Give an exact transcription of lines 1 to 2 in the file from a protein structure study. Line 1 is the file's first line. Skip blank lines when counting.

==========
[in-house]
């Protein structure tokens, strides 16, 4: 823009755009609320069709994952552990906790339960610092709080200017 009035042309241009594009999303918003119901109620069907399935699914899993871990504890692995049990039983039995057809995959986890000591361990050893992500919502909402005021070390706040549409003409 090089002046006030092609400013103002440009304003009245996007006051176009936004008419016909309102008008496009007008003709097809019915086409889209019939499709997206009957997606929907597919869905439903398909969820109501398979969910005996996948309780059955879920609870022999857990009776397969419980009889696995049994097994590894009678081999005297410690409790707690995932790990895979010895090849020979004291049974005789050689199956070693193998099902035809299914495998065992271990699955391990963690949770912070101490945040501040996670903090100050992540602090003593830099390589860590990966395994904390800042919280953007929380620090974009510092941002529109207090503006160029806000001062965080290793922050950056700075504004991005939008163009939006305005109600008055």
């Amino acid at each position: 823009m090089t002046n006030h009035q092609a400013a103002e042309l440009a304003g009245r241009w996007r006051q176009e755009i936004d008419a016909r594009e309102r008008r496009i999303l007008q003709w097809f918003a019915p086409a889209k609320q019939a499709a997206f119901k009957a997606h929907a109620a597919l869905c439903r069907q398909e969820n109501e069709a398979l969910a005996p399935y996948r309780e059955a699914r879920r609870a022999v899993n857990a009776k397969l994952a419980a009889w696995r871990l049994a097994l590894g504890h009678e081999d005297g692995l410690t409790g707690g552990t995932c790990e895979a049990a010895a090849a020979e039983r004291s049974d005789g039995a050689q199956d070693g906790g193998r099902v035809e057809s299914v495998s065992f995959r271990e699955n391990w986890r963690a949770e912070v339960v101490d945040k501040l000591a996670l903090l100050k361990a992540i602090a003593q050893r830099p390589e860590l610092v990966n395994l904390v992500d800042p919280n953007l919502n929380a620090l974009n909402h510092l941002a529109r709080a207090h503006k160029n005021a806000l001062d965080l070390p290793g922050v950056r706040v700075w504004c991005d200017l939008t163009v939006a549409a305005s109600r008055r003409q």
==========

[in-house]
């Protein structure tokens, strides 16, 4: 823009755009609320069709994952552990906790339960610092709080200017 009035042309241009594009999303918003119901109620069907399935699914899993871990504890692995049990039983039995057809995959986890000591361990050893992500919502909402005021070390706040549409003409 090089002046006030092609400013103002440009304003009245996007006051176009936004008419016909309102008008496009007008003709097809019915086409889209019939499709997206009957997606929907597919869905439903398909969820109501398979969910005996996948309780059955879920609870022999857990009776397969419980009889696995049994097994590894009678081999005297410690409790707690995932790990895979010895090849020979004291049974005789050689199956070693193998099902035809299914495998065992271990699955391990963690949770912070101490945040501040996670903090100050992540602090003593830099390589860590990966395994904390800042919280953007929380620090974009510092941002529109207090503006160029806000001062965080290793922050950056700075504004991005939008163009939006305005109600008055």